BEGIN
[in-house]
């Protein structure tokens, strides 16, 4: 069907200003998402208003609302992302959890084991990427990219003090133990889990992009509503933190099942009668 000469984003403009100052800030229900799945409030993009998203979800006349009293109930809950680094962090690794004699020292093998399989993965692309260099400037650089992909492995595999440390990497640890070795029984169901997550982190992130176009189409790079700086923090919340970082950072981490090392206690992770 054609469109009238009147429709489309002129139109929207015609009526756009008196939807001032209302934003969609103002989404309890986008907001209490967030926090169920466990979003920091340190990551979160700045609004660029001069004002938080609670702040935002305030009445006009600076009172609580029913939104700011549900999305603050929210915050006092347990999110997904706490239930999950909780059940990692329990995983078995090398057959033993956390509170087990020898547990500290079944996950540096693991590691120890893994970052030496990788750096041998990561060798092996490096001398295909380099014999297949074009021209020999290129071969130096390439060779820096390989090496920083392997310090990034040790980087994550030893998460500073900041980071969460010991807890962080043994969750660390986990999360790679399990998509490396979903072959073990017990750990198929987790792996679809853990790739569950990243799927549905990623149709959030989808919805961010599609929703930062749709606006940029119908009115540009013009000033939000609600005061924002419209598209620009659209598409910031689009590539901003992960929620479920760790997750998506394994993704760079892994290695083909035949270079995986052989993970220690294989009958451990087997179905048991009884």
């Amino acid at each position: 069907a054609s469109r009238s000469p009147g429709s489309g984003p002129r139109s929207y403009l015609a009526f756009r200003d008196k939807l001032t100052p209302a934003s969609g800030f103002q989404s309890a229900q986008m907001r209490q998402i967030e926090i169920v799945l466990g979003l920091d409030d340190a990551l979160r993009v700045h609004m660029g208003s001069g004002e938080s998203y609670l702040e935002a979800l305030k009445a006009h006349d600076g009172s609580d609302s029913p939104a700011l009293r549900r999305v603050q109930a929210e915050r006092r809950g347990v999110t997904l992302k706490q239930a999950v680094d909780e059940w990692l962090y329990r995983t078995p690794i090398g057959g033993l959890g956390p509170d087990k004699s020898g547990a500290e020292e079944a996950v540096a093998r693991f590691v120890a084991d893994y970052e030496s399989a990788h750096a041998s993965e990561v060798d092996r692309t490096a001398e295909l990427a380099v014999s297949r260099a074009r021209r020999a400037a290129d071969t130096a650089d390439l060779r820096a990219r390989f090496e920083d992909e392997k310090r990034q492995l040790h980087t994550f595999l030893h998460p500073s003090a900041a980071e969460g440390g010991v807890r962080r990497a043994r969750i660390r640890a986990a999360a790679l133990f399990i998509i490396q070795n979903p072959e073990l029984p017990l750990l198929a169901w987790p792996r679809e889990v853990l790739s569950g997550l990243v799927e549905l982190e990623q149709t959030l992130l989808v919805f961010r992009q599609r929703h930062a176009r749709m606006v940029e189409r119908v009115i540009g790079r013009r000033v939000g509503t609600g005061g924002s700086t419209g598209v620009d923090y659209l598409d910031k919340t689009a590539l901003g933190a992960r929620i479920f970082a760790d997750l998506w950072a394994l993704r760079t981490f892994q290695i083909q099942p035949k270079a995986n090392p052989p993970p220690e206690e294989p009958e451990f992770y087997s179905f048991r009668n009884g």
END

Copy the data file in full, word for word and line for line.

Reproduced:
[in-house]
């Protein structure tokens, strides 16, 4: 069907200003998402208003609302992302959890084991990427990219003090133990889990992009509503933190099942009668 000469984003403009100052800030229900799945409030993009998203979800006349009293109930809950680094962090690794004699020292093998399989993965692309260099400037650089992909492995595999440390990497640890070795029984169901997550982190992130176009189409790079700086923090919340970082950072981490090392206690992770 054609469109009238009147429709489309002129139109929207015609009526756009008196939807001032209302934003969609103002989404309890986008907001209490967030926090169920466990979003920091340190990551979160700045609004660029001069004002938080609670702040935002305030009445006009600076009172609580029913939104700011549900999305603050929210915050006092347990999110997904706490239930999950909780059940990692329990995983078995090398057959033993956390509170087990020898547990500290079944996950540096693991590691120890893994970052030496990788750096041998990561060798092996490096001398295909380099014999297949074009021209020999290129071969130096390439060779820096390989090496920083392997310090990034040790980087994550030893998460500073900041980071969460010991807890962080043994969750660390986990999360790679399990998509490396979903072959073990017990750990198929987790792996679809853990790739569950990243799927549905990623149709959030989808919805961010599609929703930062749709606006940029119908009115540009013009000033939000609600005061924002419209598209620009659209598409910031689009590539901003992960929620479920760790997750998506394994993704760079892994290695083909035949270079995986052989993970220690294989009958451990087997179905048991009884």
């Amino acid at each position: 069907a054609s469109r009238s000469p009147g429709s489309g984003p002129r139109s929207y403009l015609a009526f756009r200003d008196k939807l001032t100052p209302a934003s969609g800030f103002q989404s309890a229900q986008m907001r209490q998402i967030e926090i169920v799945l466990g979003l920091d409030d340190a990551l979160r993009v700045h609004m660029g208003s001069g004002e938080s998203y609670l702040e935002a979800l305030k009445a006009h006349d600076g009172s609580d609302s029913p939104a700011l009293r549900r999305v603050q109930a929210e915050r006092r809950g347990v999110t997904l992302k706490q239930a999950v680094d909780e059940w990692l962090y329990r995983t078995p690794i090398g057959g033993l959890g956390p509170d087990k004699s020898g547990a500290e020292e079944a996950v540096a093998r693991f590691v120890a084991d893994y970052e030496s399989a990788h750096a041998s993965e990561v060798d092996r692309t490096a001398e295909l990427a380099v014999s297949r260099a074009r021209r020999a400037a290129d071969t130096a650089d390439l060779r820096a990219r390989f090496e920083d992909e392997k310090r990034q492995l040790h980087t994550f595999l030893h998460p500073s003090a900041a980071e969460g440390g010991v807890r962080r990497a043994r969750i660390r640890a986990a999360a790679l133990f399990i998509i490396q070795n979903p072959e073990l029984p017990l750990l198929a169901w987790p792996r679809e889990v853990l790739s569950g997550l990243v799927e549905l982190e990623q149709t959030l992130l989808v919805f961010r992009q599609r929703h930062a176009r749709m606006v940029e189409r119908v009115i540009g790079r013009r000033v939000g509503t609600g005061g924002s700086t419209g598209v620009d923090y659209l598409d910031k919340t689009a590539l901003g933190a992960r929620i479920f970082a760790d997750l998506w950072a394994l993704r760079t981490f892994q290695i083909q099942p035949k270079a995986n090392p052989p993970p220690e206690e294989p009958e451990f992770y087997s179905f048991r009668n009884g």